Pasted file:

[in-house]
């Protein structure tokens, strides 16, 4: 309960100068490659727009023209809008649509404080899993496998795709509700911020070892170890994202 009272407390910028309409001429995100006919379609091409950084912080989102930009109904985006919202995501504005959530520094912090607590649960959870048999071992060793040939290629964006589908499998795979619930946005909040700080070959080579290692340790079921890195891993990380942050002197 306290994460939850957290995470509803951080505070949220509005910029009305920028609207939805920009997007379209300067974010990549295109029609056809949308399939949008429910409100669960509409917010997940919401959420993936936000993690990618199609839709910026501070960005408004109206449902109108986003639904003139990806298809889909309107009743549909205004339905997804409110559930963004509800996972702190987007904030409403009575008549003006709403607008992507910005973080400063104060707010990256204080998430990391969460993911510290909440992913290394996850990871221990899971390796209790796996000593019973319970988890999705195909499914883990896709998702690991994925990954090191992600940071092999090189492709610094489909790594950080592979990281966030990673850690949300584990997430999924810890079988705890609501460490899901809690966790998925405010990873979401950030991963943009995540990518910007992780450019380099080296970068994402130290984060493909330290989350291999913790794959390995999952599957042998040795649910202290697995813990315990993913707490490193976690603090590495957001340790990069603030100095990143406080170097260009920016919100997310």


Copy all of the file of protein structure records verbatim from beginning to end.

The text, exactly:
[in-house]
């Protein structure tokens, strides 16, 4: 309960100068490659727009023209809008649509404080899993496998795709509700911020070892170890994202 009272407390910028309409001429995100006919379609091409950084912080989102930009109904985006919202995501504005959530520094912090607590649960959870048999071992060793040939290629964006589908499998795979619930946005909040700080070959080579290692340790079921890195891993990380942050002197 306290994460939850957290995470509803951080505070949220509005910029009305920028609207939805920009997007379209300067974010990549295109029609056809949308399939949008429910409100669960509409917010997940919401959420993936936000993690990618199609839709910026501070960005408004109206449902109108986003639904003139990806298809889909309107009743549909205004339905997804409110559930963004509800996972702190987007904030409403009575008549003006709403607008992507910005973080400063104060707010990256204080998430990391969460993911510290909440992913290394996850990871221990899971390796209790796996000593019973319970988890999705195909499914883990896709998702690991994925990954090191992600940071092999090189492709610094489909790594950080592979990281966030990673850690949300584990997430999924810890079988705890609501460490899901809690966790998925405010990873979401950030991963943009995540990518910007992780450019380099080296970068994402130290984060493909330290989350291999913790794959390995999952599957042998040795649910202290697995813990315990993913707490490193976690603090590495957001340790990069603030100095990143406080170097260009920016919100997310």